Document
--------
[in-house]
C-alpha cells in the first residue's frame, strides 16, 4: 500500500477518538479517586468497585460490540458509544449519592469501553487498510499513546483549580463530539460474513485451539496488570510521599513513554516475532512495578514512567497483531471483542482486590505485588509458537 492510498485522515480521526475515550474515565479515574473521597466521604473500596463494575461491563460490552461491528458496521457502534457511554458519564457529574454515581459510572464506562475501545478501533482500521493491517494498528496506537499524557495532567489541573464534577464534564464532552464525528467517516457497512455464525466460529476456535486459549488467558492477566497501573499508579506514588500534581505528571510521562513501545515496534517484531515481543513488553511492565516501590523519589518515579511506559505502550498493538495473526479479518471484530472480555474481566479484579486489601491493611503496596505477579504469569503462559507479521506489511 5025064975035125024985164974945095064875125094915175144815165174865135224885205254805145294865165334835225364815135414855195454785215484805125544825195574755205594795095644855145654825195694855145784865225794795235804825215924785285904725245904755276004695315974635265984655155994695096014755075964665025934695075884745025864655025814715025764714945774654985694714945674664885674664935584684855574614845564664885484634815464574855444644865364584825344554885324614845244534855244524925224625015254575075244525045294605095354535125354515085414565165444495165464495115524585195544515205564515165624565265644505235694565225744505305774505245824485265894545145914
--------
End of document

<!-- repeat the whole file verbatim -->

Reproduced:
[in-house]
C-alpha cells in the first residue's frame, strides 16, 4: 500500500477518538479517586468497585460490540458509544449519592469501553487498510499513546483549580463530539460474513485451539496488570510521599513513554516475532512495578514512567497483531471483542482486590505485588509458537 492510498485522515480521526475515550474515565479515574473521597466521604473500596463494575461491563460490552461491528458496521457502534457511554458519564457529574454515581459510572464506562475501545478501533482500521493491517494498528496506537499524557495532567489541573464534577464534564464532552464525528467517516457497512455464525466460529476456535486459549488467558492477566497501573499508579506514588500534581505528571510521562513501545515496534517484531515481543513488553511492565516501590523519589518515579511506559505502550498493538495473526479479518471484530472480555474481566479484579486489601491493611503496596505477579504469569503462559507479521506489511 5025064975035125024985164974945095064875125094915175144815165174865135224885205254805145294865165334835225364815135414855195454785215484805125544825195574755205594795095644855145654825195694855145784865225794795235804825215924785285904725245904755276004695315974635265984655155994695096014755075964665025934695075884745025864655025814715025764714945774654985694714945674664885674664935584684855574614845564664885484634815464574855444644865364584825344554885324614845244534855244524925224625015254575075244525045294605095354535125354515085414565165444495165464495115524585195544515205564515165624565265644505235694565225744505305774505245824485265894545145914